Town Loses 24 Years Of Knowledge - TribPapers

Town Loses 24 Years Of Knowledge

Director Dale Pennell (right) speak highly of retiring employee Rick Harper (left). Photo by Clint Parker.

Weaverville – According to Dale Pennell, public works director, the Town of Weaverville Public Works Department has lost 78 years of combined knowledge about the town’s water system in the last six months. It’s not people leaving for another job, but people retiring from the town.

Retirement of Rick Harper

On Friday (June 30th), 24 of the 78 years gathered with the other department’s employees, the great majority of whom he had a hand in hiring, to wish Rick Harper their best in his retirement. Harper, 70, believes it is time to head to the house for honey-do-work and more fishing.

Harper was with the Asheville Water Department for seventeen years before he came to Weaverville, giving him a total combined total of 42 years. Asked if he thought it was time to go to the house, Harper said, “Yeah, my body is helping me decide.”

Harper started out reading water meters with the town, saying it was the only job he didn’t do at the City of Asheville’s Water Department. After four years, he moved to the position of superintendent of public works until about three years ago, when he took the job as superintendent of water. “The superintendent of water retired, and they asked me to transfer over to water since I had water experience. I’ve enjoyed it all! The town has been good to me!”

Asked what he would miss most about the job, Rick didn’t hesitate, “I’m going to miss these people. I could miss the job and all that goes with that, the people, they’re family. You don’t work together every day for 24 years…and just walk away from them. That’s hard to do. It’s hard for me to do anyway. That’s why I’m four years past retirement trying to decide if this is what I wanted to do…It’s going to be strange Monday morning not to get up and go to work.”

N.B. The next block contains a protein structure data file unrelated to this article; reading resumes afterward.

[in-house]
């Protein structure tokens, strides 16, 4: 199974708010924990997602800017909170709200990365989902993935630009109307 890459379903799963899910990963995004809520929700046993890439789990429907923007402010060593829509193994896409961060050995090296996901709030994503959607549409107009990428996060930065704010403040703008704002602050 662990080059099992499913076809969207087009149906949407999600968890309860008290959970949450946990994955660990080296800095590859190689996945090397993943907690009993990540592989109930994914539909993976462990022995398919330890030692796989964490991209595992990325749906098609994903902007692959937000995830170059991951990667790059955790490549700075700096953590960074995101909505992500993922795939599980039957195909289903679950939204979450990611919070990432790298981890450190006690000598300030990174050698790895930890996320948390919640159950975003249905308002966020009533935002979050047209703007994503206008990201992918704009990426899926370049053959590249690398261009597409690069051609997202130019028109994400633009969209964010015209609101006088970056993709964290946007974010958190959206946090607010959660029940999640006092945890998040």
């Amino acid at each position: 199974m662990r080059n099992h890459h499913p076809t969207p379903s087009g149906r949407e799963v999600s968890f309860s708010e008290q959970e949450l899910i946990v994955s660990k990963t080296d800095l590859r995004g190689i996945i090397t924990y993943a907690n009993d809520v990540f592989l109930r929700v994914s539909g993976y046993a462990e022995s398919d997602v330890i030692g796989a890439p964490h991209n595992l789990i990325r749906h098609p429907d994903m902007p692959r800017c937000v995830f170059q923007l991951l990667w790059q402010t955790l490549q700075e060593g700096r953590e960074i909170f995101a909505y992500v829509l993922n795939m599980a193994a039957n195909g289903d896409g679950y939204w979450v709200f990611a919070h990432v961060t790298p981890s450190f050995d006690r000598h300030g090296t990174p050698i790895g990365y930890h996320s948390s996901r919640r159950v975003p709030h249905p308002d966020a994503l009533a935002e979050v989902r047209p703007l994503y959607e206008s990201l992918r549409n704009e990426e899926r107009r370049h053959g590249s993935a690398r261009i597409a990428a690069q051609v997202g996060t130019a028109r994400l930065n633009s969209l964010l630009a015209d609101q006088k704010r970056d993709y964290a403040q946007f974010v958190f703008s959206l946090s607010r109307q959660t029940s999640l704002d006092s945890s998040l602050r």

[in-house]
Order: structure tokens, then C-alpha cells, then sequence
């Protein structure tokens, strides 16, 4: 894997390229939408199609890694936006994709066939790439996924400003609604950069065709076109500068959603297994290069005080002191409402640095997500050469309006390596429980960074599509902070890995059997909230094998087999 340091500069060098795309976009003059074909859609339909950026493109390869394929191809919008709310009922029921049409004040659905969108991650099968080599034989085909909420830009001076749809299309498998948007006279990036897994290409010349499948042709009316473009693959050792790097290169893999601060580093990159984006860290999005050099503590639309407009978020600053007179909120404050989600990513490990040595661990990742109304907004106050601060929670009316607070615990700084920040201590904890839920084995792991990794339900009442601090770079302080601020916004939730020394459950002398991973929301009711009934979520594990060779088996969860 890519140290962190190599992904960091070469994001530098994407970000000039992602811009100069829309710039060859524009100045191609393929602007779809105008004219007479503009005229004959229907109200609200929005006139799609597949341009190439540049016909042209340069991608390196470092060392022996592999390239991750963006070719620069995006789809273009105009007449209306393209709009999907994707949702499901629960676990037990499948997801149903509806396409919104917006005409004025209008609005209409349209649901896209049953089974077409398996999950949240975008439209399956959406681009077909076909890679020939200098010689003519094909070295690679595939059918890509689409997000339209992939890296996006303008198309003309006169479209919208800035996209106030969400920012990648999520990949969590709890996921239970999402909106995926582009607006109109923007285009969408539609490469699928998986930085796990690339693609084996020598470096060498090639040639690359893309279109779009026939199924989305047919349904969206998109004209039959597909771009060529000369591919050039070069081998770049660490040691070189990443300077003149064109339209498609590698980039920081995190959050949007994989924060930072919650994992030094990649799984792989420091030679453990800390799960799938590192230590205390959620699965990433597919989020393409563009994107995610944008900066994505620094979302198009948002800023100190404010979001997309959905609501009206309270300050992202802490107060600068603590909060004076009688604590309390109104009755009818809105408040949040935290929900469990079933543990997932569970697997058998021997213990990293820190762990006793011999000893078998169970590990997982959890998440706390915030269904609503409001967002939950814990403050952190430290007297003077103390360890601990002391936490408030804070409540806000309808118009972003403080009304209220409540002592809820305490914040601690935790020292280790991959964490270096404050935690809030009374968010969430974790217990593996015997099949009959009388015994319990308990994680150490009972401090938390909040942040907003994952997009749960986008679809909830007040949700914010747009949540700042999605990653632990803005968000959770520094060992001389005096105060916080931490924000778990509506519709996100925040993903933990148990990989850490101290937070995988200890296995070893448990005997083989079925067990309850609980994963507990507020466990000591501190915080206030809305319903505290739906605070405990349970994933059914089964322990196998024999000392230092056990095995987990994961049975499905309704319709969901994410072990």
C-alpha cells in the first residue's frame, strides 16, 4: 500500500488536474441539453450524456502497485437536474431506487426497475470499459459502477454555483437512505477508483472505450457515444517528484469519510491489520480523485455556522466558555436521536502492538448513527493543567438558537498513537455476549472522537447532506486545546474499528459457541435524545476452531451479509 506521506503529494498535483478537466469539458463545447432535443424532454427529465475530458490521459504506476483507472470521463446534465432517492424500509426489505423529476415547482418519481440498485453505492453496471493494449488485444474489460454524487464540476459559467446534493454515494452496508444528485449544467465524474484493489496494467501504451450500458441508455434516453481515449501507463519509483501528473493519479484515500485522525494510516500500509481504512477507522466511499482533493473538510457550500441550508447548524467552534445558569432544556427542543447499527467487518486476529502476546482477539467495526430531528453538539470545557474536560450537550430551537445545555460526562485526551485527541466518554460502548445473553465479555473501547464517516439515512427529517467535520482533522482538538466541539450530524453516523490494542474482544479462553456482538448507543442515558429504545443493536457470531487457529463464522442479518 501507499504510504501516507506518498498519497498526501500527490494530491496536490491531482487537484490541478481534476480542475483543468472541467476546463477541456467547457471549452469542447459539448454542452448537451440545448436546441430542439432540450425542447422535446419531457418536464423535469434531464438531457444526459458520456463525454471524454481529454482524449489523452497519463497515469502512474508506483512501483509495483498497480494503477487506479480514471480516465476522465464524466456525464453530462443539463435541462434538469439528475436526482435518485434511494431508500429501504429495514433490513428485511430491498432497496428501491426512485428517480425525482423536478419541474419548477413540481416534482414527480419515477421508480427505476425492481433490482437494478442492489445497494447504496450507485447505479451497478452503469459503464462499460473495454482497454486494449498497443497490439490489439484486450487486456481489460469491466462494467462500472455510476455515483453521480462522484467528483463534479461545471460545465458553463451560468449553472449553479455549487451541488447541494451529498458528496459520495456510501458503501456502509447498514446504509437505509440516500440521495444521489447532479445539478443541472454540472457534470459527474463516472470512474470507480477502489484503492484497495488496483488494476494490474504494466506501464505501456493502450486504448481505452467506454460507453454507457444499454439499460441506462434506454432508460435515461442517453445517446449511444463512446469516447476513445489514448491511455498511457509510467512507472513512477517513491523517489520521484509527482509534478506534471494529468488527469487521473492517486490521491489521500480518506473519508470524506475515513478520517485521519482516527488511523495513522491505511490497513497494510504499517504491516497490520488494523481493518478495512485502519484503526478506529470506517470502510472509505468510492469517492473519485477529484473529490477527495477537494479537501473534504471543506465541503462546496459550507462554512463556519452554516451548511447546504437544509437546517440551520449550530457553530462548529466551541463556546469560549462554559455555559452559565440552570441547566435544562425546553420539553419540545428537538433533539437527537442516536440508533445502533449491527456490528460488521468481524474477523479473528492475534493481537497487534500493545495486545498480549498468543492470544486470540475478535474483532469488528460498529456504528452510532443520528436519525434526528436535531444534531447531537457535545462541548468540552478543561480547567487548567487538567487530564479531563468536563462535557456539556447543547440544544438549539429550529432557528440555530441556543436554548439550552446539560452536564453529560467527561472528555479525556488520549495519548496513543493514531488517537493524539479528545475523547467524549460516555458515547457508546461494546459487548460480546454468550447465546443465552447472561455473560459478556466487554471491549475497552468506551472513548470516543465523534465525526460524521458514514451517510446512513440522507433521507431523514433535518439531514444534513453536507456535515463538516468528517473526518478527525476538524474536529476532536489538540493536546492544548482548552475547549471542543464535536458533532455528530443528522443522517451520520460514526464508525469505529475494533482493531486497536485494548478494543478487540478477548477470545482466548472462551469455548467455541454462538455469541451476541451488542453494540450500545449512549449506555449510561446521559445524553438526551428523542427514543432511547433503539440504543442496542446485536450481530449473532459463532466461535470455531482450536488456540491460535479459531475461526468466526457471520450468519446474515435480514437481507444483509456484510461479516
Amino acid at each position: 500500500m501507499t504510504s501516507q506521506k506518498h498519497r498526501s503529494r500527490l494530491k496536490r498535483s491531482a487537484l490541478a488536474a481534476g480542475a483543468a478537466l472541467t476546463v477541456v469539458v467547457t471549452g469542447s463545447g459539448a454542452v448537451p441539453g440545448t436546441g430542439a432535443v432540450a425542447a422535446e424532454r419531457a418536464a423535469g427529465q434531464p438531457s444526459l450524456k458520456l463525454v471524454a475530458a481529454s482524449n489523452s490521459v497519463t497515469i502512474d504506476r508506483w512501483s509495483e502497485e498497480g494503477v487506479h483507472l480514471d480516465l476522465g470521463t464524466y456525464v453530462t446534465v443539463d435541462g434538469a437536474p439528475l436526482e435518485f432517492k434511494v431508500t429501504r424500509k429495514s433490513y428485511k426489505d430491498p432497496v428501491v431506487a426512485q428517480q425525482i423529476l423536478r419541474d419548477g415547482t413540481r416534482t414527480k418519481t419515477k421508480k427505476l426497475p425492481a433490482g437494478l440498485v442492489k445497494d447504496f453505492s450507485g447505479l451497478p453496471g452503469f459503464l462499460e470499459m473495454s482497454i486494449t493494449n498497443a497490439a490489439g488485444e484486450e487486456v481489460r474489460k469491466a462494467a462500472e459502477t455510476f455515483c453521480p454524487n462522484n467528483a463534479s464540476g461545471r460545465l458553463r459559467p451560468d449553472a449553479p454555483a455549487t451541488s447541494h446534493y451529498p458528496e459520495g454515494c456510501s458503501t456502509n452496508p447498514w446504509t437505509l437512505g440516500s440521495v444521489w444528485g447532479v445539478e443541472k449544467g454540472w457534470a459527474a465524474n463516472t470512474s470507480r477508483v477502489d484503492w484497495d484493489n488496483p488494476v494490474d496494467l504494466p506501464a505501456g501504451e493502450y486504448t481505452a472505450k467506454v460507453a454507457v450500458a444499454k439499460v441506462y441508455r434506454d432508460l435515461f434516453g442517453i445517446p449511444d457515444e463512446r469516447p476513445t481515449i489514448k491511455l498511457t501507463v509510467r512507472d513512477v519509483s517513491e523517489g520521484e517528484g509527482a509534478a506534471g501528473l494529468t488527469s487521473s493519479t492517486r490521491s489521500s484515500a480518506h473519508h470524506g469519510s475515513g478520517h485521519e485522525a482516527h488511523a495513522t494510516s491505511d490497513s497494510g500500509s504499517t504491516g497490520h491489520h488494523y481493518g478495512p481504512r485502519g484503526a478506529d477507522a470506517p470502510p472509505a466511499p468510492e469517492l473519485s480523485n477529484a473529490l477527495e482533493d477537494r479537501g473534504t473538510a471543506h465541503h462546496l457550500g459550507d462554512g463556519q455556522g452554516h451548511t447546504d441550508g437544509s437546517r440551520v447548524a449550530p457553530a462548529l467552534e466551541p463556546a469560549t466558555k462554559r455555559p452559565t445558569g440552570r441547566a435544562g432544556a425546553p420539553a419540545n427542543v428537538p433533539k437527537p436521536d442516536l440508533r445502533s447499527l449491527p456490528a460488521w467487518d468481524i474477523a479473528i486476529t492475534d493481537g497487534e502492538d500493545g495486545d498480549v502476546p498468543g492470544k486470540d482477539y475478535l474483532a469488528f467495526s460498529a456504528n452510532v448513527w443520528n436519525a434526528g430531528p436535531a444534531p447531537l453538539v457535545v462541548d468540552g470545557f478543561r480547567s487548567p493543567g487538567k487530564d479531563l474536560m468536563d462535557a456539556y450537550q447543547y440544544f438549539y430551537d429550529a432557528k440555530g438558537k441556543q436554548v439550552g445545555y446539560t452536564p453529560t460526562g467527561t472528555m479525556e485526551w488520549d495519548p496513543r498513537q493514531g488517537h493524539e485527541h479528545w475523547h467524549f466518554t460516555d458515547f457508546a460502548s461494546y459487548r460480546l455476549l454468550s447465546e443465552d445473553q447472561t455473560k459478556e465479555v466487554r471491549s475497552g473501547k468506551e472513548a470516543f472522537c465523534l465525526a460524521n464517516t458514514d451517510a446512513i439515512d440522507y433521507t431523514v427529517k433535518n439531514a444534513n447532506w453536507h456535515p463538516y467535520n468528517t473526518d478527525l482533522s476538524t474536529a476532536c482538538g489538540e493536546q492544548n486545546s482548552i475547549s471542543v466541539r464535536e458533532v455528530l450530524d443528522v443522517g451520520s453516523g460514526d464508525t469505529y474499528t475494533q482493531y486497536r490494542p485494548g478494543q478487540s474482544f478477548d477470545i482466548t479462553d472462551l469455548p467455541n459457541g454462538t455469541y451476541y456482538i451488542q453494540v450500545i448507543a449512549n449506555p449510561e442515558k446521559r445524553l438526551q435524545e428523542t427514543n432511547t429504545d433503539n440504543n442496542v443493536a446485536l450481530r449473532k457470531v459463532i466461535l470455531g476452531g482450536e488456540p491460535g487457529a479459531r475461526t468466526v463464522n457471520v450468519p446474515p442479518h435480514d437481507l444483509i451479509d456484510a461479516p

“He’s really the senior member of our whole staff,” said Pennell. “He’s participated in hiring every single person in this room. So he’s been involved and, in a lot of ways, served as a mentor to a lot of those fellows in helping them to learn the ropes and be so valuable. Thank goodness for that because he’s going to be missed.”

Pennell goes on to say it’s not just job-related where Harper plays a major role. “He’s been a big participant, even when we do special things for folks who are having babies, or surgery, or had a death in the family, or whatever the case might be. He’s always the one to make the special effort to do what we can for the folks in those situations. He’s going to be missed in a lot of ways.”

When it came to addressing the attendees at the event, after a grandiloquent introduction by Pannell, Harper told the group what they meant to him and then offered a prayer of safety for them while doing their jobs for the people of the town and for the employees’ families. “I think, right now, we have the best crew we’ve had in a long time.”

The public works members were joined by some of the town council members and by Mayor Patrick Fitzsimmons and Rick’s wife, Delores, for the luncheon of Rick’s favorite meal from Bellagio’s.